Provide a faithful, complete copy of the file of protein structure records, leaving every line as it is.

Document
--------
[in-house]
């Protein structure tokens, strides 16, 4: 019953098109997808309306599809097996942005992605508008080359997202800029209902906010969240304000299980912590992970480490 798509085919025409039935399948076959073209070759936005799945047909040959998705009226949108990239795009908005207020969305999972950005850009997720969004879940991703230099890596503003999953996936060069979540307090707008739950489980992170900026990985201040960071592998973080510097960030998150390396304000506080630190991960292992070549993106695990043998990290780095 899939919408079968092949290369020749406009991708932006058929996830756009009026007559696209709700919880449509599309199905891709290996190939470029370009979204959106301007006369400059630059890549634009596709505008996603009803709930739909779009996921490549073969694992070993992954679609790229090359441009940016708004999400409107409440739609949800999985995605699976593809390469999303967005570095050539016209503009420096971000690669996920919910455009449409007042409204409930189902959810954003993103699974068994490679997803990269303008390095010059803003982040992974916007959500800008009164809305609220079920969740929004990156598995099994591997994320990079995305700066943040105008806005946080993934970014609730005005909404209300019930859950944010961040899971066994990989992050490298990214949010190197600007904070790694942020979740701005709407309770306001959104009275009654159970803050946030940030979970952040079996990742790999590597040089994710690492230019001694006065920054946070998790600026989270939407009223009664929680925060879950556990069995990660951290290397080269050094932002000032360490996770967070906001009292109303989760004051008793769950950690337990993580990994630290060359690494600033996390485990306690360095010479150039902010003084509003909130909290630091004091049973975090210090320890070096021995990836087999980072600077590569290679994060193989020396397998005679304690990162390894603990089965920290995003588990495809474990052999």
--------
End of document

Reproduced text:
[in-house]
């Protein structure tokens, strides 16, 4: 019953098109997808309306599809097996942005992605508008080359997202800029209902906010969240304000299980912590992970480490 798509085919025409039935399948076959073209070759936005799945047909040959998705009226949108990239795009908005207020969305999972950005850009997720969004879940991703230099890596503003999953996936060069979540307090707008739950489980992170900026990985201040960071592998973080510097960030998150390396304000506080630190991960292992070549993106695990043998990290780095 899939919408079968092949290369020749406009991708932006058929996830756009009026007559696209709700919880449509599309199905891709290996190939470029370009979204959106301007006369400059630059890549634009596709505008996603009803709930739909779009996921490549073969694992070993992954679609790229090359441009940016708004999400409107409440739609949800999985995605699976593809390469999303967005570095050539016209503009420096971000690669996920919910455009449409007042409204409930189902959810954003993103699974068994490679997803990269303008390095010059803003982040992974916007959500800008009164809305609220079920969740929004990156598995099994591997994320990079995305700066943040105008806005946080993934970014609730005005909404209300019930859950944010961040899971066994990989992050490298990214949010190197600007904070790694942020979740701005709407309770306001959104009275009654159970803050946030940030979970952040079996990742790999590597040089994710690492230019001694006065920054946070998790600026989270939407009223009664929680925060879950556990069995990660951290290397080269050094932002000032360490996770967070906001009292109303989760004051008793769950950690337990993580990994630290060359690494600033996390485990306690360095010479150039902010003084509003909130909290630091004091049973975090210090320890070096021995990836087999980072600077590569290679994060193989020396397998005679304690990162390894603990089965920290995003588990495809474990052999």